Today is my grandmother’s birthday. Actually, she was my mother’s stepmother, but she was the only grandmother that I ever had. Both of my parents lost their birth mothers at an early age. So, this woman, Corrie Cummings Johnson, graciously stepped in and married my maternal grandfather, Chester A. Johnson and helped him raise his three motherless children. I called her, “Mother.” We had a special bond and we lived in her house for a brief time as children.
As a child, I attended kindergarten for a short time which was run by a Ms. Roby. I recall a feeling of security at her house and I specifically remember a flat red pencil that I had during that time. We had come down from Detroit and she opened her doors to us. Her Memphis home was not that large but it seemed to be at the time as she shared her space and her largeness of heart.
We used to watch her go and pick peaches from the tree in the back yard, understanding our limitations. She would do the picking and we watched. I also remember her red and pink rose bushes that aligned the driveway.
Her living room walls were lined with shelves of books and there was an ever-ready pitcher of iced tea in the refrigerator to cool us during the hot summer months. At dinner, she had very thin sliced tomatoes to go along with whatever else she had cooked. Surely they came from her garden in the back yard.
Eventually, we left the sunny south as a family unit, but miraculously, Mother and I reconnected many years later as women. My mom and I returned to Memphis, and thank goodness, Mother was still there in the same family home. I would go and take her shopping on the weekends, and she would say, “Good, Lynn is coming so I don’t have to worry about pushing the shopping cart.” Oh the simple things that can mean so much!
More importantly, we could talk. I could tell her if something was bothering me. And, though she was many years my senior, she could bare her soul with me as well. Sometimes, she would call because she was concerned about my mother who was out teaching a late evening class. So, in order to diffuse her fears, we would stay on the phone until I let her know that Ma had just gotten home. We would laugh and talk for long periods of time and when I signaled that Ma had just come in, I would then give the phone over. “Me and the Baby been talking and cursing,” she would laugh as she talked with Ma.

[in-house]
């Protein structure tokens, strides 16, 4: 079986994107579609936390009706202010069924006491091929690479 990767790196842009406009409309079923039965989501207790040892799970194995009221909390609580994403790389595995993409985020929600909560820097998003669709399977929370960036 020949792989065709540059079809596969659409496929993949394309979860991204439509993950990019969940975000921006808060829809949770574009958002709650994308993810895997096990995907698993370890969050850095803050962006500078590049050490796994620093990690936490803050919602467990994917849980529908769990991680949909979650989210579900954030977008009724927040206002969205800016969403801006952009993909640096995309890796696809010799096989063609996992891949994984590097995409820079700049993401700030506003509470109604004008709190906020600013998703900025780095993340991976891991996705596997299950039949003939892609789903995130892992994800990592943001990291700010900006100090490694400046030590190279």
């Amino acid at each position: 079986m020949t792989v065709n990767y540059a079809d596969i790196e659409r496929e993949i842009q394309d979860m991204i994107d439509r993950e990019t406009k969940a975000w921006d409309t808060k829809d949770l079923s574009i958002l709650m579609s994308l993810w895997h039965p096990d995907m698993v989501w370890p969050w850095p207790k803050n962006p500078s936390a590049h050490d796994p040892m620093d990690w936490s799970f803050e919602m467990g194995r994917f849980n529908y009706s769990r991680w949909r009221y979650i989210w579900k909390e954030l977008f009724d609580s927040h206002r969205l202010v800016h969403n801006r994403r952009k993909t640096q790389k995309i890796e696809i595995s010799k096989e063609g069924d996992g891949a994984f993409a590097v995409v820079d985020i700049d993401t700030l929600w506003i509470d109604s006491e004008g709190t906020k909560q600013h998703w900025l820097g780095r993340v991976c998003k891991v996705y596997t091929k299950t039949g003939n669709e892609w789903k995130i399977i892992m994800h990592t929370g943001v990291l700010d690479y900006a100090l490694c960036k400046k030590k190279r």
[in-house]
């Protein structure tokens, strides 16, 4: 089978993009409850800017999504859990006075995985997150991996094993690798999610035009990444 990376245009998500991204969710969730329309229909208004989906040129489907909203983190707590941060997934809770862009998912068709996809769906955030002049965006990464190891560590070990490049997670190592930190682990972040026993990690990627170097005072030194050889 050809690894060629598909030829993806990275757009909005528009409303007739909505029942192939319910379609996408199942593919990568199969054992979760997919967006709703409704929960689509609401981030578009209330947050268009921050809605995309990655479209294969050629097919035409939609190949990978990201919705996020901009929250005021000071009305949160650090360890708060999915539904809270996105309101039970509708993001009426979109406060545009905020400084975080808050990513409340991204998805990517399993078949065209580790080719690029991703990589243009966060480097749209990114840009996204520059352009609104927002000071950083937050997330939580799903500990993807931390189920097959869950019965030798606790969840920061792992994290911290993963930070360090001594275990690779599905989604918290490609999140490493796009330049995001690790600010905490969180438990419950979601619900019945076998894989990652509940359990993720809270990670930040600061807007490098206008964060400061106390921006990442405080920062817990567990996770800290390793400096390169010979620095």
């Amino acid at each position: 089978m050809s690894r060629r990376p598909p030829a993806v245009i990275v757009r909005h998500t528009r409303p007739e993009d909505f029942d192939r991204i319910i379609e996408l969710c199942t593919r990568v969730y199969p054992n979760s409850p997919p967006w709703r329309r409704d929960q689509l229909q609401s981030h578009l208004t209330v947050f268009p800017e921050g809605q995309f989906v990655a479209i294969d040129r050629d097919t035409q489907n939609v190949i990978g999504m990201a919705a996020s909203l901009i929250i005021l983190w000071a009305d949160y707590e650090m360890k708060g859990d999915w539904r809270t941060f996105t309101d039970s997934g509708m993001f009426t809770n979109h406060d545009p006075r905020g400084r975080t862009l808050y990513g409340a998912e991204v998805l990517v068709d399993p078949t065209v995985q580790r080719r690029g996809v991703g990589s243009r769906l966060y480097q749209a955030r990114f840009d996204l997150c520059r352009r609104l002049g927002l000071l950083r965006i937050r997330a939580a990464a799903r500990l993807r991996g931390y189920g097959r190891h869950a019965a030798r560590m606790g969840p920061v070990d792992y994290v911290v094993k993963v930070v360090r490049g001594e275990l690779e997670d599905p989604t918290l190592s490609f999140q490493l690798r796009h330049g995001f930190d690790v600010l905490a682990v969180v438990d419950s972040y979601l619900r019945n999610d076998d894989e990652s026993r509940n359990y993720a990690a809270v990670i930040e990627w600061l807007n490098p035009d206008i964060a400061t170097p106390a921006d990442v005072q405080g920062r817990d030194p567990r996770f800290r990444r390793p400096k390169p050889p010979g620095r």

That is the way it was with us. I loved her and she loved me. All of the other children from my generation called her “Grandmother.” One cousin walked us to the car one day and she stared at me and asked, “How did you get so close to her? And how did you get to call her Mother?” I simply shrugged and let her know through silence that some things simply are.
On one of my thirty- something birthdays, she said, “You still look like a girl. Don’t ever let anyone else’s evil curl up in your mind.” Those words have stayed with me and I try to let go of bitterness as soon as I am able to work through what actually occurred.
Often our forebears spew out pearls of wisdom and hopefully we are tucking them away in our memory banks. We never know when we may need to pull up that file and apply it while being tested during some rocky situation. Our elders are our personal sages if we truly listen.
Can you think of some wise words imparted from a loved one that continually help you weather life’s storms?
Lynn August 2, 2014